Losing your top scorer to injury just 53 seconds into a must-win game is rarely a recipe for success, and on Saturday at Madison Square Garden, that unfortunate development helped bring an end to the New York Rangers' unforgettable 2005-06 season.
The New Jersey Devils' special teams, as they had throughout the series, also played a role in the Blueshirts' final loss, as the Devils scored twice on the power play and once shorthanded for a 4-2 victory that swept the Rangers out of the 2006 Stanley Cup playoffs.
It was a week that truly belonged to the Devils, who outscored the Blueshirts 17-4 over the four games. New Jersey's victory ran the team's winning streak to 15 games -- tying Detroit's 51-year-old NHL record for the longest combined streak of regular-season and playoff victories. Special teams were the story of the series, as 11 of 17 Devils goals came on the power play or shorthanded.
" I don't know if they were more prepared than we were individually on the ice, but it's not like we couldn't play with them," said Rangers center Steve Rucchin. "We have to give them their due. They have good players over there, and it seems that every time we gave them a chance they made good with it."
New Jersey moves on in its quest for the Stanley Cup and will face an as yet undetermined opponent in the conference semifinals. And while the Rangers' off-season begins earlier than hoped, Saturday's loss hardly overshadowed a season in which the team defied all the hockey "experts" simply by making the playoffs in the first place.
"We still can't take away from a positive year for this organization," noted Rucchin. "To come this far from where we were pegged at the beginning of the year says a lot about the guys in this room."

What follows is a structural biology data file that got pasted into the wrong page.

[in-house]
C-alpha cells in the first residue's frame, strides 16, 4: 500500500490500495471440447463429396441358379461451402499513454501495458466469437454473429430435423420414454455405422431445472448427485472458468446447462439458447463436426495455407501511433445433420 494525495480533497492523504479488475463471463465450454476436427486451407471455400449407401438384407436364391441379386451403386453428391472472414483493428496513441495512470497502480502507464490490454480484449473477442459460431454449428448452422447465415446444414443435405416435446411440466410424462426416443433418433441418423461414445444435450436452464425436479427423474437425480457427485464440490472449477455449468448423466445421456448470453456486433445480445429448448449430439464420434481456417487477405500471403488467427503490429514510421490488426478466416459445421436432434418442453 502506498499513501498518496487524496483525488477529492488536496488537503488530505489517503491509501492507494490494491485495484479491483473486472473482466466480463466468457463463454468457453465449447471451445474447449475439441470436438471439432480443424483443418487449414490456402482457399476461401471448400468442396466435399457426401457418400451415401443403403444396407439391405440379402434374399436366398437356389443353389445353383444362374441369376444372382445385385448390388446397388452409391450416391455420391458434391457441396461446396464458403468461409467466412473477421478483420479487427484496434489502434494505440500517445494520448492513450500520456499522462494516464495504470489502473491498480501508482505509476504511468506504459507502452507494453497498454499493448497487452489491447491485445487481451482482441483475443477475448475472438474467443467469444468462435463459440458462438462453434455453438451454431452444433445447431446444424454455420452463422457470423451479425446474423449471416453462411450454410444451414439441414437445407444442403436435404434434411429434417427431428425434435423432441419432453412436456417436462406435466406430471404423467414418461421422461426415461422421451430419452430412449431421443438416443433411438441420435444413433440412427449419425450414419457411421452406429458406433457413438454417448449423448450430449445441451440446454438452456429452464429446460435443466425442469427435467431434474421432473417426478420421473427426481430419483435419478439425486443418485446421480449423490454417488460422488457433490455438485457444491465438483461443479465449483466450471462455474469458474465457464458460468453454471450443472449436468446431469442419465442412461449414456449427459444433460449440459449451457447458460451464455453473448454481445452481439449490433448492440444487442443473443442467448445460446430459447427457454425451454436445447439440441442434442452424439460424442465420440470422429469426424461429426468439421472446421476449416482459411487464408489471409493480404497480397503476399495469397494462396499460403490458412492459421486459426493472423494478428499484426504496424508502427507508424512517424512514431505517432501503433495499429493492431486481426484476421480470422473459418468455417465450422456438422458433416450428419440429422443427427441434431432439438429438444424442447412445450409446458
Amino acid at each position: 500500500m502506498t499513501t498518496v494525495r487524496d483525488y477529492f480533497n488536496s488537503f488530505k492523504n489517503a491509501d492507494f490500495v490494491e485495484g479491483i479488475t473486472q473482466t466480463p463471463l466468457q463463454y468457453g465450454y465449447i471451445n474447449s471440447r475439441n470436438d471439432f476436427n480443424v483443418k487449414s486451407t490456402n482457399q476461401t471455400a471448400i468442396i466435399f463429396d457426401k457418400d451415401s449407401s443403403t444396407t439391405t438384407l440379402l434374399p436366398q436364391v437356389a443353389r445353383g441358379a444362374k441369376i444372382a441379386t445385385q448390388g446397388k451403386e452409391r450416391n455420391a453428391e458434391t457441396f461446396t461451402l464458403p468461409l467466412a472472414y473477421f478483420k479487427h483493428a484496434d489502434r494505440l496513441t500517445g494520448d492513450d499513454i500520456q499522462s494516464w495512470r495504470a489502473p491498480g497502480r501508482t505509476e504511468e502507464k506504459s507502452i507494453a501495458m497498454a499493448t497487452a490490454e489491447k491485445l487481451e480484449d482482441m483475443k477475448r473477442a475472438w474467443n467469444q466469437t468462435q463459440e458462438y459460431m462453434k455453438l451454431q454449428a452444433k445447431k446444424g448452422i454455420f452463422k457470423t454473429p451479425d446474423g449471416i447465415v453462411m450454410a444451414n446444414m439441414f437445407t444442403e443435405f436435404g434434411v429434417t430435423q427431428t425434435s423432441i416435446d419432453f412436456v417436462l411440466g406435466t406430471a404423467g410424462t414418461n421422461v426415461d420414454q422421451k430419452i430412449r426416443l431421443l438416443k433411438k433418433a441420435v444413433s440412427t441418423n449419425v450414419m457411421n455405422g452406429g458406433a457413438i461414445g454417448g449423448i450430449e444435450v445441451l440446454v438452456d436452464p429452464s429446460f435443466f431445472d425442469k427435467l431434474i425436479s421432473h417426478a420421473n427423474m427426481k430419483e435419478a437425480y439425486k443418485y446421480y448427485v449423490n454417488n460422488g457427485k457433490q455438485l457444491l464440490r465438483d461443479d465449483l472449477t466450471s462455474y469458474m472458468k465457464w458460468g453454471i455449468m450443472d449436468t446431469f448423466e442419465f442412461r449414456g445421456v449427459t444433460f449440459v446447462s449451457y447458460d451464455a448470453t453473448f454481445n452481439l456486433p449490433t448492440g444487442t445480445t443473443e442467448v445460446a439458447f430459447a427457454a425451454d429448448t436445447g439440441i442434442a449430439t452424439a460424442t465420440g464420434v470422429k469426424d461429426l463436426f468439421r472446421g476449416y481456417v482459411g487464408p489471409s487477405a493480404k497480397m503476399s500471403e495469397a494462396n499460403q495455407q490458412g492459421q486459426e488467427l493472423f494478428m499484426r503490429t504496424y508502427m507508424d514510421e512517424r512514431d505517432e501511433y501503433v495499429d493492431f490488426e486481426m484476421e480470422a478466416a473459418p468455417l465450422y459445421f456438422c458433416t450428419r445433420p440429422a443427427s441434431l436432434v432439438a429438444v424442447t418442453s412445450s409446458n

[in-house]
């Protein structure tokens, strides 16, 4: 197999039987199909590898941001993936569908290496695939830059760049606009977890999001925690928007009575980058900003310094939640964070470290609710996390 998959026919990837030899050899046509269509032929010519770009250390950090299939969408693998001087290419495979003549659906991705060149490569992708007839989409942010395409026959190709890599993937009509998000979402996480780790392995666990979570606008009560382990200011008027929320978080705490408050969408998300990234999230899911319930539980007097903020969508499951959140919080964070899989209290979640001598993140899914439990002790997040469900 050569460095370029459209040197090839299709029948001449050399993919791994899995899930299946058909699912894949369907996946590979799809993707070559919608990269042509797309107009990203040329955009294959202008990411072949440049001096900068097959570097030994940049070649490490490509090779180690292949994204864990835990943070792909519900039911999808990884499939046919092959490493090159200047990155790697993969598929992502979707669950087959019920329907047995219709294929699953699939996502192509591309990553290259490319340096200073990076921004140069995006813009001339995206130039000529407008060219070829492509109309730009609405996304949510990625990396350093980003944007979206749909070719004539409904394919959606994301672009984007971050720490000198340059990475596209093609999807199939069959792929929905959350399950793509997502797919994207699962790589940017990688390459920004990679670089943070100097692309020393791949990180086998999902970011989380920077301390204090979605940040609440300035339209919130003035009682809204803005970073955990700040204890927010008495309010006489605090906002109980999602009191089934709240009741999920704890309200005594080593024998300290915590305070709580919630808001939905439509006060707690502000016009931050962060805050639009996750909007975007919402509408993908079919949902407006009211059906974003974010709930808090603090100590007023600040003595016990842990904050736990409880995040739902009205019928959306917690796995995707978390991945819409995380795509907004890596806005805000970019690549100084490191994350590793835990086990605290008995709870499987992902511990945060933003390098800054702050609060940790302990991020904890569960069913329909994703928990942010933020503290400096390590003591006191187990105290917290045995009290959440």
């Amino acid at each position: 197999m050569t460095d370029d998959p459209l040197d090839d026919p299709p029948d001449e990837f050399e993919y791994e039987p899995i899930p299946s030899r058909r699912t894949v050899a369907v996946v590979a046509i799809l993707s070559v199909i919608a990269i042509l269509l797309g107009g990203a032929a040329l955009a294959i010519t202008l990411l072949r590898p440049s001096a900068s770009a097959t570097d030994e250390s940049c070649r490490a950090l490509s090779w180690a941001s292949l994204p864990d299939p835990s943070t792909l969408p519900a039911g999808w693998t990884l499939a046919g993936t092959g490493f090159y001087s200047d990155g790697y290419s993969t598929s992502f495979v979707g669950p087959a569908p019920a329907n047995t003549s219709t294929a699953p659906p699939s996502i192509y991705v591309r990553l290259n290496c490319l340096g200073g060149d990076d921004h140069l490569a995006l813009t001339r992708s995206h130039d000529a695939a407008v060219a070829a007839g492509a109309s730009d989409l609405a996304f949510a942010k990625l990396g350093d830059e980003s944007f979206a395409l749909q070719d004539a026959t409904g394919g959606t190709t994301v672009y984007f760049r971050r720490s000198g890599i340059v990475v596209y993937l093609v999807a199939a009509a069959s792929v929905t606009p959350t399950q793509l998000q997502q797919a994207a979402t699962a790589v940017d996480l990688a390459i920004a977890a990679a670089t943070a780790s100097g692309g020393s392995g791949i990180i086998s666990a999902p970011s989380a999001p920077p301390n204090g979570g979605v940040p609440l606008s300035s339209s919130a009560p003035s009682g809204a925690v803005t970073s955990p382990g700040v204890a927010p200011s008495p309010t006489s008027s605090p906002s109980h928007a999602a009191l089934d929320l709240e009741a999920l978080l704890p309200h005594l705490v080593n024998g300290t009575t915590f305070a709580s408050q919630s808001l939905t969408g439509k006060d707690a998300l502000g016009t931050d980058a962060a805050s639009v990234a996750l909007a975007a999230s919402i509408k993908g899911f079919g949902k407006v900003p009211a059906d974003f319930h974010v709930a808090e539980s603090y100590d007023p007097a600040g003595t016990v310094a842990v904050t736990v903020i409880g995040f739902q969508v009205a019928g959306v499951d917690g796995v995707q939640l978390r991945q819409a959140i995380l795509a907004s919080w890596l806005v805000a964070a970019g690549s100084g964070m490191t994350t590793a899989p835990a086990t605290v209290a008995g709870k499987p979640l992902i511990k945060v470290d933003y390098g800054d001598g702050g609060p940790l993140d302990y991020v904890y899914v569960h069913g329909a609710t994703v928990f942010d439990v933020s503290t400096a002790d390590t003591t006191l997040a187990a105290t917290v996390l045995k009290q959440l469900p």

The Garden Faithful showed their deep appreciation for that achievement as time ran out on the season -- when they stood on their feet chanting "Let's Go Rangers" in the game's final seconds. The chant continued into the traditional game-ending handshakes between Rangers and Devils players and resumed when the Rangers stood at center ice for one final stick salute.
"We're very proud of our fans," said defenseman Darius Kasparaitis, one of three alternate captains in 2005-06. "Usually in New York you get booed, but our fans appreciated the hard work all year long. It was pretty amazing to hear them cheer at the end."
Right to the end, the Rangers fought to extend their season, but could not catch the needed break. They hit the crossbar and the post in the last 10 minutes -- Blair Betts found iron at 10:48, and Marcel Hossa clanged another one off the goalpost at 11:31. Then, on a late power play opportunity with only 1:27 remaining, the Rangers notched the final goal of the series when Fedor Tyutin's shot from just inside the blueline was deflected in by Rucchin to cut the Devils' lead in half.
"We had a great year; it's just a really tough end," said goaltender Henrik Lundqvist